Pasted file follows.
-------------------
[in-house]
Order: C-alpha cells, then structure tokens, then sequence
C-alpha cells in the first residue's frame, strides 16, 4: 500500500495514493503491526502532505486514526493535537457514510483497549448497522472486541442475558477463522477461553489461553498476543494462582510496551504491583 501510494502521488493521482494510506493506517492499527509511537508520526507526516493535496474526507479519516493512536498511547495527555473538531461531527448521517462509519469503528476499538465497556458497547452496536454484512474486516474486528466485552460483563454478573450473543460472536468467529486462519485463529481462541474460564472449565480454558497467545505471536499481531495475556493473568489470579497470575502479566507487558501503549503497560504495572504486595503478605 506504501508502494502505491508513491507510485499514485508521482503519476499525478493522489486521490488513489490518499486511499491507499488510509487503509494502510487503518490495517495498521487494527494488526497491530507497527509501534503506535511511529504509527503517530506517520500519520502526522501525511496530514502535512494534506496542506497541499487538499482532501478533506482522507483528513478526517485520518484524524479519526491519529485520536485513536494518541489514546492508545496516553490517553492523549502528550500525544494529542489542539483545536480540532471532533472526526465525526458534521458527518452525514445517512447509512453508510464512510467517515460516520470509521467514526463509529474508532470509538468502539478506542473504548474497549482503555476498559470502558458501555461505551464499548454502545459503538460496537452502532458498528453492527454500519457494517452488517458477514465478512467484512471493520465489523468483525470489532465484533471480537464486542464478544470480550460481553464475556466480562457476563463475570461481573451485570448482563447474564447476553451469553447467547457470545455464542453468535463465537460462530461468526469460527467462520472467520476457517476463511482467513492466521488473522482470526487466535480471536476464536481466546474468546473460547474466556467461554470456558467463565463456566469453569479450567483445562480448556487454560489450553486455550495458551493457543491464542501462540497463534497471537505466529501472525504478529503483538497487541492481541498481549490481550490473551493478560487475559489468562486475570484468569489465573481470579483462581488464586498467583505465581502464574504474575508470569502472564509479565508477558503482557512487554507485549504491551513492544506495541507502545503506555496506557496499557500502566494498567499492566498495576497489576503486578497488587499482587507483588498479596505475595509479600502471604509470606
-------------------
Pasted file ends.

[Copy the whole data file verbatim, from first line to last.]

[in-house]
Order: C-alpha cells, then structure tokens, then sequence
C-alpha cells in the first residue's frame, strides 16, 4: 500500500495514493503491526502532505486514526493535537457514510483497549448497522472486541442475558477463522477461553489461553498476543494462582510496551504491583 501510494502521488493521482494510506493506517492499527509511537508520526507526516493535496474526507479519516493512536498511547495527555473538531461531527448521517462509519469503528476499538465497556458497547452496536454484512474486516474486528466485552460483563454478573450473543460472536468467529486462519485463529481462541474460564472449565480454558497467545505471536499481531495475556493473568489470579497470575502479566507487558501503549503497560504495572504486595503478605 506504501508502494502505491508513491507510485499514485508521482503519476499525478493522489486521490488513489490518499486511499491507499488510509487503509494502510487503518490495517495498521487494527494488526497491530507497527509501534503506535511511529504509527503517530506517520500519520502526522501525511496530514502535512494534506496542506497541499487538499482532501478533506482522507483528513478526517485520518484524524479519526491519529485520536485513536494518541489514546492508545496516553490517553492523549502528550500525544494529542489542539483545536480540532471532533472526526465525526458534521458527518452525514445517512447509512453508510464512510467517515460516520470509521467514526463509529474508532470509538468502539478506542473504548474497549482503555476498559470502558458501555461505551464499548454502545459503538460496537452502532458498528453492527454500519457494517452488517458477514465478512467484512471493520465489523468483525470489532465484533471480537464486542464478544470480550460481553464475556466480562457476563463475570461481573451485570448482563447474564447476553451469553447467547457470545455464542453468535463465537460462530461468526469460527467462520472467520476457517476463511482467513492466521488473522482470526487466535480471536476464536481466546474468546473460547474466556467461554470456558467463565463456566469453569479450567483445562480448556487454560489450553486455550495458551493457543491464542501462540497463534497471537505466529501472525504478529503483538497487541492481541498481549490481550490473551493478560487475559489468562486475570484468569489465573481470579483462581488464586498467583505465581502464574504474575508470569502472564509479565508477558503482557512487554507485549504491551513492544506495541507502545503506555496506557496499557500502566494498567499492566498495576497489576503486578497488587499482587507483588498479596505475595509479600502471604509470606